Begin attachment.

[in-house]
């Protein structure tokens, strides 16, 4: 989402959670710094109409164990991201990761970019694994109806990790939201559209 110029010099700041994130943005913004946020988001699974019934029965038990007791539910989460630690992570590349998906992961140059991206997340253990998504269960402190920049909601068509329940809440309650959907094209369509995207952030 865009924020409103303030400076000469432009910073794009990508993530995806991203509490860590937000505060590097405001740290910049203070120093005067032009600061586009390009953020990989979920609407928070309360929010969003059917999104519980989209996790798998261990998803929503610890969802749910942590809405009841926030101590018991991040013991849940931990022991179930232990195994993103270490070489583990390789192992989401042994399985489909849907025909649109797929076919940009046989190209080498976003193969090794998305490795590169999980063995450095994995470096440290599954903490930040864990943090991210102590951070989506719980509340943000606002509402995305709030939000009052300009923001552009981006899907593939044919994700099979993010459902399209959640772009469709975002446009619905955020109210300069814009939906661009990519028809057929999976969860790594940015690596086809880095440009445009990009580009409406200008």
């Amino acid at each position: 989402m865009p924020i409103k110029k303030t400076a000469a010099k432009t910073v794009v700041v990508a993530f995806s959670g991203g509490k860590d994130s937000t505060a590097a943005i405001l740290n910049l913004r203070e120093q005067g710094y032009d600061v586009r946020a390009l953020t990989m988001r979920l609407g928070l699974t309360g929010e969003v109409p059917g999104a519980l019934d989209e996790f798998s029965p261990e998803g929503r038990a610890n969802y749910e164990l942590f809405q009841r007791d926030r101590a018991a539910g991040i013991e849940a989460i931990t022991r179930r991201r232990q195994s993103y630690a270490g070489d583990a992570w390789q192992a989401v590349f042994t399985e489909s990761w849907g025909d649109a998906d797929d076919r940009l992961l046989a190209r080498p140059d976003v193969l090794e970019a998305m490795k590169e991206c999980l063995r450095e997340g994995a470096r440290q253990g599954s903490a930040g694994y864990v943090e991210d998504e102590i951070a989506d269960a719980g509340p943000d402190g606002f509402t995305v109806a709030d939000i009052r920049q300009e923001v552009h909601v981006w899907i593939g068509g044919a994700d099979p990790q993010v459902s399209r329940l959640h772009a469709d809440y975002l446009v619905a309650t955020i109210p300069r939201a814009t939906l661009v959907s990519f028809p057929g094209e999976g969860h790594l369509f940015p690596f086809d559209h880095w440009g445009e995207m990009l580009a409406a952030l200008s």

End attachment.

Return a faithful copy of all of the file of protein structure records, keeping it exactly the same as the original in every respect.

[in-house]
């Protein structure tokens, strides 16, 4: 989402959670710094109409164990991201990761970019694994109806990790939201559209 110029010099700041994130943005913004946020988001699974019934029965038990007791539910989460630690992570590349998906992961140059991206997340253990998504269960402190920049909601068509329940809440309650959907094209369509995207952030 865009924020409103303030400076000469432009910073794009990508993530995806991203509490860590937000505060590097405001740290910049203070120093005067032009600061586009390009953020990989979920609407928070309360929010969003059917999104519980989209996790798998261990998803929503610890969802749910942590809405009841926030101590018991991040013991849940931990022991179930232990195994993103270490070489583990390789192992989401042994399985489909849907025909649109797929076919940009046989190209080498976003193969090794998305490795590169999980063995450095994995470096440290599954903490930040864990943090991210102590951070989506719980509340943000606002509402995305709030939000009052300009923001552009981006899907593939044919994700099979993010459902399209959640772009469709975002446009619905955020109210300069814009939906661009990519028809057929999976969860790594940015690596086809880095440009445009990009580009409406200008």
């Amino acid at each position: 989402m865009p924020i409103k110029k303030t400076a000469a010099k432009t910073v794009v700041v990508a993530f995806s959670g991203g509490k860590d994130s937000t505060a590097a943005i405001l740290n910049l913004r203070e120093q005067g710094y032009d600061v586009r946020a390009l953020t990989m988001r979920l609407g928070l699974t309360g929010e969003v109409p059917g999104a519980l019934d989209e996790f798998s029965p261990e998803g929503r038990a610890n969802y749910e164990l942590f809405q009841r007791d926030r101590a018991a539910g991040i013991e849940a989460i931990t022991r179930r991201r232990q195994s993103y630690a270490g070489d583990a992570w390789q192992a989401v590349f042994t399985e489909s990761w849907g025909d649109a998906d797929d076919r940009l992961l046989a190209r080498p140059d976003v193969l090794e970019a998305m490795k590169e991206c999980l063995r450095e997340g994995a470096r440290q253990g599954s903490a930040g694994y864990v943090e991210d998504e102590i951070a989506d269960a719980g509340p943000d402190g606002f509402t995305v109806a709030d939000i009052r920049q300009e923001v552009h909601v981006w899907i593939g068509g044919a994700d099979p990790q993010v459902s399209r329940l959640h772009a469709d809440y975002l446009v619905a309650t955020i109210p300069r939201a814009t939906l661009v959907s990519f028809p057929g094209e999976g969860h790594l369509f940015p690596f086809d559209h880095w440009g445009e995207m990009l580009a409406a952030l200008s």